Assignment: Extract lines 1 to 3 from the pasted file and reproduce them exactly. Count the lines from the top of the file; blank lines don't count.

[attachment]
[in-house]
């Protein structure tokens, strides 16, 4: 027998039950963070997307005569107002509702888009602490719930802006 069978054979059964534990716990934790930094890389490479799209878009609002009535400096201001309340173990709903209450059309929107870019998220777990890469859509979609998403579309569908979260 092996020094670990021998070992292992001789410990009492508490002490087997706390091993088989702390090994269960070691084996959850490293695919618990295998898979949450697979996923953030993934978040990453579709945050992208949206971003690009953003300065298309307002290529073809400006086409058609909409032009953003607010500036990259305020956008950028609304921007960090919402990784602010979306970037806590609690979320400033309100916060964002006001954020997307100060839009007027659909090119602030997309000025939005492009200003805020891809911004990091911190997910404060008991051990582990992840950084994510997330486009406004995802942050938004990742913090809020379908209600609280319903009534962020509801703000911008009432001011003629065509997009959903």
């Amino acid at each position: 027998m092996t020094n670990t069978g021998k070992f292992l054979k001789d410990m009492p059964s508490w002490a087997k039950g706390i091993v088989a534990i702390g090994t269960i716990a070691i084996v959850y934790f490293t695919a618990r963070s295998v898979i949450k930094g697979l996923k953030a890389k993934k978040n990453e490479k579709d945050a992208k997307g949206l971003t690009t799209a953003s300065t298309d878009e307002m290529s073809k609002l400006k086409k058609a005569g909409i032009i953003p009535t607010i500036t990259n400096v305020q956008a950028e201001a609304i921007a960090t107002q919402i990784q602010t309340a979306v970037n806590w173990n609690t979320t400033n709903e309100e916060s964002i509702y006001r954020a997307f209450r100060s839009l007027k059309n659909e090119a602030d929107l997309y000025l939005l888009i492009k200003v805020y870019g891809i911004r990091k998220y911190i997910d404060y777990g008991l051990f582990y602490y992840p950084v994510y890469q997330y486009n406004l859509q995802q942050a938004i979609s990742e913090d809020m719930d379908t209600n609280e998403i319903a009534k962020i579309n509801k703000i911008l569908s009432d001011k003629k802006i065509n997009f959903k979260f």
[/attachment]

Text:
[in-house]
């Protein structure tokens, strides 16, 4: 027998039950963070997307005569107002509702888009602490719930802006 069978054979059964534990716990934790930094890389490479799209878009609002009535400096201001309340173990709903209450059309929107870019998220777990890469859509979609998403579309569908979260 092996020094670990021998070992292992001789410990009492508490002490087997706390091993088989702390090994269960070691084996959850490293695919618990295998898979949450697979996923953030993934978040990453579709945050992208949206971003690009953003300065298309307002290529073809400006086409058609909409032009953003607010500036990259305020956008950028609304921007960090919402990784602010979306970037806590609690979320400033309100916060964002006001954020997307100060839009007027659909090119602030997309000025939005492009200003805020891809911004990091911190997910404060008991051990582990992840950084994510997330486009406004995802942050938004990742913090809020379908209600609280319903009534962020509801703000911008009432001011003629065509997009959903």
């Amino acid at each position: 027998m092996t020094n670990t069978g021998k070992f292992l054979k001789d410990m009492p059964s508490w002490a087997k039950g706390i091993v088989a534990i702390g090994t269960i716990a070691i084996v959850y934790f490293t695919a618990r963070s295998v898979i949450k930094g697979l996923k953030a890389k993934k978040n990453e490479k579709d945050a992208k997307g949206l971003t690009t799209a953003s300065t298309d878009e307002m290529s073809k609002l400006k086409k058609a005569g909409i032009i953003p009535t607010i500036t990259n400096v305020q956008a950028e201001a609304i921007a960090t107002q919402i990784q602010t309340a979306v970037n806590w173990n609690t979320t400033n709903e309100e916060s964002i509702y006001r954020a997307f209450r100060s839009l007027k059309n659909e090119a602030d929107l997309y000025l939005l888009i492009k200003v805020y870019g891809i911004r990091k998220y911190i997910d404060y777990g008991l051990f582990y602490y992840p950084v994510y890469q997330y486009n406004l859509q995802q942050a938004i979609s990742e913090d809020m719930d379908t209600n609280e998403i319903a009534k962020i579309n509801k703000i911008l569908s009432d001011k003629k802006i065509n997009f959903k979260f």